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Bacillus subtilis spore with surface display of paramyosin from Clonorchis sinensis potentializes a promising oral vaccine candidate

Sun, Hengchang, Lin, Zhipeng, Zhao, Lu, Chen, Tingjin, Shang, Mei, Jiang, Hongye, Tang, Zeli, Zhou, Xinyi, Shi, Mengchen, Zhou, Lina, Ren, Pengli, Qu, Honglin, Lin, Jinsi, Li, Xuerong, Xu, Jin, Huang, Yan, Yu, Xinbing
Parasites & vectors 2018 v.11 no.1 pp. 156
Bacillus subtilis, Clonorchis sinensis, Western blotting, adverse effects, bile, clonorchiasis, edible vaccines, eggs, enzyme activity, feces, fluorescent antibody technique, histopathology, immune response, immunoglobulin G, infectious diseases, intestinal microorganisms, intestinal mucosa, liver, liver cirrhosis, liver function, mice, mucosal immunity, mucus, oral vaccination, plasmids, polyacrylamide gel electrophoresis, protective effect, spores, thermal stability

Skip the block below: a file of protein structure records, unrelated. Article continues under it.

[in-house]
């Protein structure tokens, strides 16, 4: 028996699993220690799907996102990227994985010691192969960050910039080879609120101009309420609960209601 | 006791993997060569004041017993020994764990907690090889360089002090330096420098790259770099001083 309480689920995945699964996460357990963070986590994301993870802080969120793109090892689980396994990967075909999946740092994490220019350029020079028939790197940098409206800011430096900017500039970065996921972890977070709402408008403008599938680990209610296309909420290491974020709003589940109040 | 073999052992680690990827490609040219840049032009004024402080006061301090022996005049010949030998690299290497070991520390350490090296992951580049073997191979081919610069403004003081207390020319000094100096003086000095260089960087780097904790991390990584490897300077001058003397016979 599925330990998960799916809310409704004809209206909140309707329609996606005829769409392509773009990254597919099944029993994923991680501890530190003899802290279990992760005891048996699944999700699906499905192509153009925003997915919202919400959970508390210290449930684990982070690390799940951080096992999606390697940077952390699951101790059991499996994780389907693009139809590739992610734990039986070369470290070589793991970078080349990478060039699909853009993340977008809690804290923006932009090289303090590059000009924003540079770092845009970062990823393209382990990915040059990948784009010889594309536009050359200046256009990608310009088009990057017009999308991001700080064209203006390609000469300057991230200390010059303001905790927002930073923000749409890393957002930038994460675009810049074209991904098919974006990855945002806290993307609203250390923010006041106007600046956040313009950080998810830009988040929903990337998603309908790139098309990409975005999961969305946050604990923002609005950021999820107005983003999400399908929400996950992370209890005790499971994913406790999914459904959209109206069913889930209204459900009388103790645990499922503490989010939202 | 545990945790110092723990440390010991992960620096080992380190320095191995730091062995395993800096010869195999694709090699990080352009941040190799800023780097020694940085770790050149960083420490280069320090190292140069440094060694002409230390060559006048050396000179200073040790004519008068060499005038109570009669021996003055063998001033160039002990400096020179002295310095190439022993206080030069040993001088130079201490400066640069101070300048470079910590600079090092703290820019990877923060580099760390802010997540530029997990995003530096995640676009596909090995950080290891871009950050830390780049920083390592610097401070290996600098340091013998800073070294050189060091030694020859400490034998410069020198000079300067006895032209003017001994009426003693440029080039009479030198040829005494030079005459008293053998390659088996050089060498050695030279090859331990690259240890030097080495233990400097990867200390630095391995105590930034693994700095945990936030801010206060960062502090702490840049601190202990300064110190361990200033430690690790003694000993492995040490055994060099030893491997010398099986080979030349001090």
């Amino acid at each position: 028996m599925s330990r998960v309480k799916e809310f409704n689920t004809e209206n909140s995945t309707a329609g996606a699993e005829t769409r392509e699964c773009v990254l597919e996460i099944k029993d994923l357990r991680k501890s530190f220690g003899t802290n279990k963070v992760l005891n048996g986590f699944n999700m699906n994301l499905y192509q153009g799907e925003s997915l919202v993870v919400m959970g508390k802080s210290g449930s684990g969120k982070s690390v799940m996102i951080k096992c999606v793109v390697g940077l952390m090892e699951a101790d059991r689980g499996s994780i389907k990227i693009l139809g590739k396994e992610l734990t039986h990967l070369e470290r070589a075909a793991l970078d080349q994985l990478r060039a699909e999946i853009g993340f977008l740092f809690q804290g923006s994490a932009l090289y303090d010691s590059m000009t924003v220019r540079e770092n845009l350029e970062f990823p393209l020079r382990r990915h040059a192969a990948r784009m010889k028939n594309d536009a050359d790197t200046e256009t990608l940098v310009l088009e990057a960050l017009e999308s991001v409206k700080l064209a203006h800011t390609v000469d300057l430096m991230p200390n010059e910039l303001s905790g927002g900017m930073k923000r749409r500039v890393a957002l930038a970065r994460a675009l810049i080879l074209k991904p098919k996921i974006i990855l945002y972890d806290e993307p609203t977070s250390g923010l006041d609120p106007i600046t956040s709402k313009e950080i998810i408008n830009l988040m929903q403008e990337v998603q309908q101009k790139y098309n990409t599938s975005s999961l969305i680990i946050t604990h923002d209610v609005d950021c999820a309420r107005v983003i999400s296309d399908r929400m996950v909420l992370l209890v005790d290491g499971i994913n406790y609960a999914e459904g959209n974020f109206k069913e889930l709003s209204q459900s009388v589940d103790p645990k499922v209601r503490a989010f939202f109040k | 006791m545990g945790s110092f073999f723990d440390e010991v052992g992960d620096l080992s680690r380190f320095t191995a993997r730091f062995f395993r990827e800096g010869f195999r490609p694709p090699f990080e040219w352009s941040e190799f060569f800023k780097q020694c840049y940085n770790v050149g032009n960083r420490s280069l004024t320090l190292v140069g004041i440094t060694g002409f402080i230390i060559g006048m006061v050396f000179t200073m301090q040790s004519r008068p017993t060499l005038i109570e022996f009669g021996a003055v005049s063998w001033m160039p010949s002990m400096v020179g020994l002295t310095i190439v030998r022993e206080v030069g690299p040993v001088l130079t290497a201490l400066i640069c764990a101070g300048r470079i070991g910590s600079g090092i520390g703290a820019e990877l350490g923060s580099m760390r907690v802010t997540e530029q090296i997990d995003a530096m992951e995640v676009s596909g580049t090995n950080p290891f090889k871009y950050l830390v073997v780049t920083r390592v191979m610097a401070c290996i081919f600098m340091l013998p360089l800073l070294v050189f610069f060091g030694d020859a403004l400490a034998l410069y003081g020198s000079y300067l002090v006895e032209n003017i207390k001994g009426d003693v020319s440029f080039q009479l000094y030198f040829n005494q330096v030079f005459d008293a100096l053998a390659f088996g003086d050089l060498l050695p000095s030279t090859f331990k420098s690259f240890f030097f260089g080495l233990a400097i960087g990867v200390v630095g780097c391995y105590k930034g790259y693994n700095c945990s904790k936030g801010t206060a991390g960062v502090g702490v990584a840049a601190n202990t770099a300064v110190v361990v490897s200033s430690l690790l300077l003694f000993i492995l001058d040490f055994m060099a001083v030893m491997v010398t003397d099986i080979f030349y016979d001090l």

BACKGROUND: Clonorchiasis caused by Clonorchis sinensis has become increasingly prevalent in recent years. Effective prevention strategies are urgently needed to control this food-borne infectious disease. Previous studies indicated that paramyosin of C. sinensis (CsPmy) is a potential vaccine candidate. METHODS: We constructed a recombinant plasmid of PEB03-CotC-CsPmy, transformed it into Bacillus subtilis WB600 strain (B.s-CotC-CsPmy), and confirmed CsPmy expression on the spore surface by SDS-PAGE, Western blotting and immunofluorescence assay. The immune response and protective efficacy of the recombinant spore were investigated in BALB/c mice after intragastrical or intraperitoneal immunization. Additionally, biochemical enzyme activities in sera, the intestinal histopathology and gut microflora of spore-treated mice were investigated. RESULTS: CsPmy was successfully expressed on the spore surface and the fusion protein on the spore surface with thermostability. Specific IgG in sera and intestinal mucus were increased after intraperitoneal and intragastrical immunization. The sIgA level in intestinal mucus, feces and bile of B.s-CotC-CsPmy orally treated mice were also significantly raised. Furthermore, numerous IgA-secreting cells were detected in intestinal mucosa of intragastrically immunized mice. No inflammatory injury was observed in the intestinal tissues and there was no significant difference in levels of enzyme-indicated liver function among the groups. Additionally, the diversity and abundance of gut microbiota were not changed after oral immunization. Intragastric and intraperitoneal immunization of B.s-CotC-CsPmy spores in mice resulted in egg reduction rates of 48.3 and 51.2% after challenge infection, respectively. Liver fibrosis degree in B.s-CotC-CsPmy spores treated groups was also significantly reduced. CONCLUSIONS: CsPmy expressed on the spore surface maintained its immunogenicity. Both intragastrical and intraperitoneal immunization with B.s-CotC-CsPmy spores induced systemic and local mucosal immune response in mice. Although both intragastric and intraperitoneal immunization elicited a similar protective effect, intragastric immunization induced stronger mucosal immune response without side effects to the liver, intestine and gut microbiota, compared with intraperitoneal immunization. Oral immunization with B. subtilis spore expressing CsPmy on the surface was a promising, safe and needle-free vaccination strategy against clonorchiasis.